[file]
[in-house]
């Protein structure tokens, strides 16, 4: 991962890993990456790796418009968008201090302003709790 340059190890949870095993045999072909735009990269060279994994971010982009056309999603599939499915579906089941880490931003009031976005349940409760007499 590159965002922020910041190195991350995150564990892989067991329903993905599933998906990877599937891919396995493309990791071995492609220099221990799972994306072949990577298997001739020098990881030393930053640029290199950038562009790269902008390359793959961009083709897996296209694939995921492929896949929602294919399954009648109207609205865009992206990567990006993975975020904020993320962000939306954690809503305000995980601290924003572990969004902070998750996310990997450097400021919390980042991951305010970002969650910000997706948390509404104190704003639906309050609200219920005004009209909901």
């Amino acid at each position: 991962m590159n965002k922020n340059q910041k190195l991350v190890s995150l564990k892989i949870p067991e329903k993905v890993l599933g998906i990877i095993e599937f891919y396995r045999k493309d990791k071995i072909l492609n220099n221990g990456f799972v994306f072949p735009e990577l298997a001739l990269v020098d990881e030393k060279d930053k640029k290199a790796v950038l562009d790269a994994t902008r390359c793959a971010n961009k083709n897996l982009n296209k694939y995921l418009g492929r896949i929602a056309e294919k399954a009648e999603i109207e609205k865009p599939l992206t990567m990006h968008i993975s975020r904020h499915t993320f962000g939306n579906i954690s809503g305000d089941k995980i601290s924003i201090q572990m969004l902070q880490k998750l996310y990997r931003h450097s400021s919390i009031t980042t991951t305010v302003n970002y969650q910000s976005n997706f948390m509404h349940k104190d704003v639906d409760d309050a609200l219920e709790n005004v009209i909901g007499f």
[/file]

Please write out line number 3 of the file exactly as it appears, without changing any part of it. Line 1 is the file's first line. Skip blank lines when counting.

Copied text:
């Amino acid at each position: 991962m590159n965002k922020n340059q910041k190195l991350v190890s995150l564990k892989i949870p067991e329903k993905v890993l599933g998906i990877i095993e599937f891919y396995r045999k493309d990791k071995i072909l492609n220099n221990g990456f799972v994306f072949p735009e990577l298997a001739l990269v020098d990881e030393k060279d930053k640029k290199a790796v950038l562009d790269a994994t902008r390359c793959a971010n961009k083709n897996l982009n296209k694939y995921l418009g492929r896949i929602a056309e294919k399954a009648e999603i109207e609205k865009p599939l992206t990567m990006h968008i993975s975020r904020h499915t993320f962000g939306n579906i954690s809503g305000d089941k995980i601290s924003i201090q572990m969004l902070q880490k998750l996310y990997r931003h450097s400021s919390i009031t980042t991951t305010v302003n970002y969650q910000s976005n997706f948390m509404h349940k104190d704003v639906d409760d309050a609200l219920e709790n005004v009209i909901g007499f």